Published : 08.10.2022
Last Updated : 05.24.2023
Recently, a dating app dedicated to pairing up anti-vaccination individuals experienced massive data exposure due to an alleged ‘hasty set-up’ and absence of basic security protocols. The dating app, Unjected, allowed access to the admin dashboard, which had been left entirely unsecured and in debug mode. As a result, the researchers got incredible access, including the ability to view and modify private account details, edit posts, and access backups without administrator authentication. The discovery was made after GeopJr noticed that Unjected’s web application framework had been left in debug mode, allowing them to learn pertinent information “that someone with malicious intent could abuse.”
That’s right, all it took was a few minutes before security researchers could take advantage of a misconfiguration to escalate privileges. This massive misconfiguration was first noted by The Daily Dot and even confirmed by a researcher under the name ‘GeopJr.’ The researcher created an account and discovered the admin feature required no authentication, meaning GeopJr could access any user’s profile, edit their information, or steal it. Administrative privileges are reserved for basic maintenance and oversight of the app, so GeopJr’s test account was able to “reply to and delete help center tickets and reported posts.” GeopJr could gain access to data, such as the site’s backups, and gain permissions, like downloading or deleting the data. GeopJr was able to give away $15 per month subscriptions to Unjected. The harmful possibilities are endless when the wrong person discovers a cloud misconfiguration.
This is a wake-up call to other organizations that have critical assets on cloud services.
Admin privileges are the golden ticket. They are comparable to ‘owner’ permissions or * permission. The previous all have one thing in common: they allow an identity to have free reign over an environment. Unjected is not the first and certainly not the last organization to run into danger with a misconfiguration leading to excessive = privileges. Whether it is a lack of authentication to adopt these types of privileges or an organization ignorantly, yet intentionally, offering up the blanket privilege to an identity for the sake of ease, many organizations get themselves into trouble this way. It is not difficult for an attacker to infiltrate your environment and find the right role or identity that will give them the access they want.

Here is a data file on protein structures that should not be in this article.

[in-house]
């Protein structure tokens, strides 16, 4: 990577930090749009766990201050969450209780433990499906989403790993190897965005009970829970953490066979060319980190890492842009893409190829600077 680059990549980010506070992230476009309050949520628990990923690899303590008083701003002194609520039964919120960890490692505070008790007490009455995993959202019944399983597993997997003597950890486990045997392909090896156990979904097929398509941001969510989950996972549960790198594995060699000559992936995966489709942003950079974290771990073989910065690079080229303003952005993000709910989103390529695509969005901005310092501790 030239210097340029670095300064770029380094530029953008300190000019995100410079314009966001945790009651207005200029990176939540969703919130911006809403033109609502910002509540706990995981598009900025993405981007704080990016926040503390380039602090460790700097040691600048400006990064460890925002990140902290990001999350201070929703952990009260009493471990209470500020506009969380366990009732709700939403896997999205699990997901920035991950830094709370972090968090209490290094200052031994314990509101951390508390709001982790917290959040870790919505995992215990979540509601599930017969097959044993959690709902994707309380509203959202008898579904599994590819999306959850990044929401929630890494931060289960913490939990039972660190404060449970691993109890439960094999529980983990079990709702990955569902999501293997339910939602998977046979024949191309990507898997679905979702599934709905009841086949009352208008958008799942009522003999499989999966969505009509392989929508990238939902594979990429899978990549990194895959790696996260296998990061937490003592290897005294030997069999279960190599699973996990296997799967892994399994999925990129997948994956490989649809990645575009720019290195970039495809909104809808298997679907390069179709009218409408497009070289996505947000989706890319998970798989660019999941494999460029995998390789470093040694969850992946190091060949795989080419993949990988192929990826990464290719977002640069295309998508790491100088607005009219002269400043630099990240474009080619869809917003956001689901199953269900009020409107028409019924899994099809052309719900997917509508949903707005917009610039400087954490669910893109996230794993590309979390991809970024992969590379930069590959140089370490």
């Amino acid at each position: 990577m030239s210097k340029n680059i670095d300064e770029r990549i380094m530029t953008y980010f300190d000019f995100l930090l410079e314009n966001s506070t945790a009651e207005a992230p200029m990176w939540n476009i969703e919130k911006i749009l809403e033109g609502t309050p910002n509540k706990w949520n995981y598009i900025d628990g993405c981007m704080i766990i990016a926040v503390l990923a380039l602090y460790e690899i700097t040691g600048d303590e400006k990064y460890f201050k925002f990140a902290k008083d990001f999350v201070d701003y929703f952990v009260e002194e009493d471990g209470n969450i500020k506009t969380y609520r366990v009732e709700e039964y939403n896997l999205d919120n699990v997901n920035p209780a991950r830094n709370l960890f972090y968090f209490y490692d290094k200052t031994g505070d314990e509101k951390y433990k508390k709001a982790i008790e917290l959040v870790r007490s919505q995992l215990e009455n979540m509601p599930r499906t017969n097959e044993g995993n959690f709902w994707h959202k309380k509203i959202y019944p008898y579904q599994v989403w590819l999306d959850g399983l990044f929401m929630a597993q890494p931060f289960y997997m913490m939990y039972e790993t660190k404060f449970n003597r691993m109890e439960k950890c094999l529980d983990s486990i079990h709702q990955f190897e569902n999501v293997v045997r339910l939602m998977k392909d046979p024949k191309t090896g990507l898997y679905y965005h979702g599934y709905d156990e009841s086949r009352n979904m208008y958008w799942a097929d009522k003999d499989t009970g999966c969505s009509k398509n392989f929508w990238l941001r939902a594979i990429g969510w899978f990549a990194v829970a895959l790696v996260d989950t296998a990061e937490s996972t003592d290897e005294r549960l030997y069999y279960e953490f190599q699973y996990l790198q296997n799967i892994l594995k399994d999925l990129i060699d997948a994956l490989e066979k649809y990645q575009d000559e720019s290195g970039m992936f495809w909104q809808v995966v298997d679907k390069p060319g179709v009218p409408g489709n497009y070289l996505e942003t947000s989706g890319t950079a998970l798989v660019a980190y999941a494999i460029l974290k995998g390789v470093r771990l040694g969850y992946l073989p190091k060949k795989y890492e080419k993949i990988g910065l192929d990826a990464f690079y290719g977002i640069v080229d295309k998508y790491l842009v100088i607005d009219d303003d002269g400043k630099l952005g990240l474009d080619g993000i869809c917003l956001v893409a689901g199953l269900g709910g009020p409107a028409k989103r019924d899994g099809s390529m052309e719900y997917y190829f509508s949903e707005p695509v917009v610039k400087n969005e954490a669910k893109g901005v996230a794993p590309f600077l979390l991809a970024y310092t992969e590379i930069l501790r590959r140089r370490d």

While not requiring authentication to access admin privileges is a simple misconfiguration, its impact is truly one of the most dangerous. Such a simple mistake can cost your organization.
In fact, it may not be a new source of threat, but it has emerged as one of the most widespread: Nine out of 10 organizations are vulnerable to cloud misconfiguration-linked breaches. These breaches cost enterprises $3.18 trillion annually, with 21.2 billion records exposed. Keep in mind that these numbers are extremely conservative as 99% of all misconfigurations in the public cloud go unreported. Add to this the fact that 74% of data breaches start with abuse of access. Governance over these kinds of mistakes can be a tall order, especially at scale, hence the increasing adoption of cloud-focused identity solutions.
This misconfiguration is really a nightmare for the organization and its clients.
Misconfigurations are one of the primary challenges faced by organizations leading to data breaches like this one. As we’ve learned over the years that even the most sophisticated and well-funded organizations have had their issues.
Organizations can minimize risk by first identifying the misconfigurations leading to unauthorized privileges. It is essential for not just data owners but also cloud operations, security, and audit teams, to recognize these risks to maximize their control, security and governance. If your organization doesn’t have complete and continuous visibility of the identities and data in your cloud and their entitlements, then how can you effectively protect the data that resides within it?
Identity and data security should take root in the center of any cloud security strategy, but total cloud security doesn’t end there. The four major pillars relating to the cloud, identity, data, platform, and workload, do not function in isolation. In fact, they all influence and connect to each other, so your security program should consider the context of how they relate to each other when building a security strategy. If you’re interested in learning more about total cloud security, explore our platform, or read more about managing misconfigured identities in our dedicated blog.